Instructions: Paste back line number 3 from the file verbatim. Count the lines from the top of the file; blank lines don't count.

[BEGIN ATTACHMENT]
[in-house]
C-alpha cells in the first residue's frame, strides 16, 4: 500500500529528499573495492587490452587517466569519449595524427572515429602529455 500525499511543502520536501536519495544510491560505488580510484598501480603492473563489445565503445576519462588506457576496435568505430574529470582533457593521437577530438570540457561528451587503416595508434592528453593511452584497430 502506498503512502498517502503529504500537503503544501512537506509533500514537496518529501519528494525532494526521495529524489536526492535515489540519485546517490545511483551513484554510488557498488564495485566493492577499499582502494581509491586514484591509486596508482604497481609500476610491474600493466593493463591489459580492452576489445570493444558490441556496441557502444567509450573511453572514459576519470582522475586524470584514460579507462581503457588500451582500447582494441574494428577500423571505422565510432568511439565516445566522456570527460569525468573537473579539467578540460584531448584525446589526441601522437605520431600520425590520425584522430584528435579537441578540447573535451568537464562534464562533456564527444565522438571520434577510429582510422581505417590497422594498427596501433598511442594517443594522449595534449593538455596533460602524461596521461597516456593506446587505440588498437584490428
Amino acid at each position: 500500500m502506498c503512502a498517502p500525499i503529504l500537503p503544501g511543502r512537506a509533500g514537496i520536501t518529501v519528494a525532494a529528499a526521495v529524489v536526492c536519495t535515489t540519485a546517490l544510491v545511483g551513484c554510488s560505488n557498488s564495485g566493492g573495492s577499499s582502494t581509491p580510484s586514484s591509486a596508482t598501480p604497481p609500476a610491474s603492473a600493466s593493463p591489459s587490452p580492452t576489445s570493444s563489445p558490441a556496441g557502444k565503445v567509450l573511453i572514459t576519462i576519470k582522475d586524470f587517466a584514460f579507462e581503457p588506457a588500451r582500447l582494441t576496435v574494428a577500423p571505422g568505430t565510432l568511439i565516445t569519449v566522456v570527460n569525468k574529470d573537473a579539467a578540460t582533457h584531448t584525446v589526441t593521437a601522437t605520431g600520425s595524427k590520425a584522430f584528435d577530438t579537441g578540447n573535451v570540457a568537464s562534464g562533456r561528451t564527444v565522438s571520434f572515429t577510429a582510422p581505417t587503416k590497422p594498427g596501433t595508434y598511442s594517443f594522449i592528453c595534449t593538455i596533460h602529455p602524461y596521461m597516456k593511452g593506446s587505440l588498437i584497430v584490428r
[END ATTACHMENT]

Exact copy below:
Amino acid at each position: 500500500m502506498c503512502a498517502p500525499i503529504l500537503p503544501g511543502r512537506a509533500g514537496i520536501t518529501v519528494a525532494a529528499a526521495v529524489v536526492c536519495t535515489t540519485a546517490l544510491v545511483g551513484c554510488s560505488n557498488s564495485g566493492g573495492s577499499s582502494t581509491p580510484s586514484s591509486a596508482t598501480p604497481p609500476a610491474s603492473a600493466s593493463p591489459s587490452p580492452t576489445s570493444s563489445p558490441a556496441g557502444k565503445v567509450l573511453i572514459t576519462i576519470k582522475d586524470f587517466a584514460f579507462e581503457p588506457a588500451r582500447l582494441t576496435v574494428a577500423p571505422g568505430t565510432l568511439i565516445t569519449v566522456v570527460n569525468k574529470d573537473a579539467a578540460t582533457h584531448t584525446v589526441t593521437a601522437t605520431g600520425s595524427k590520425a584522430f584528435d577530438t579537441g578540447n573535451v570540457a568537464s562534464g562533456r561528451t564527444v565522438s571520434f572515429t577510429a582510422p581505417t587503416k590497422p594498427g596501433t595508434y598511442s594517443f594522449i592528453c595534449t593538455i596533460h602529455p602524461y596521461m597516456k593511452g593506446s587505440l588498437i584497430v584490428r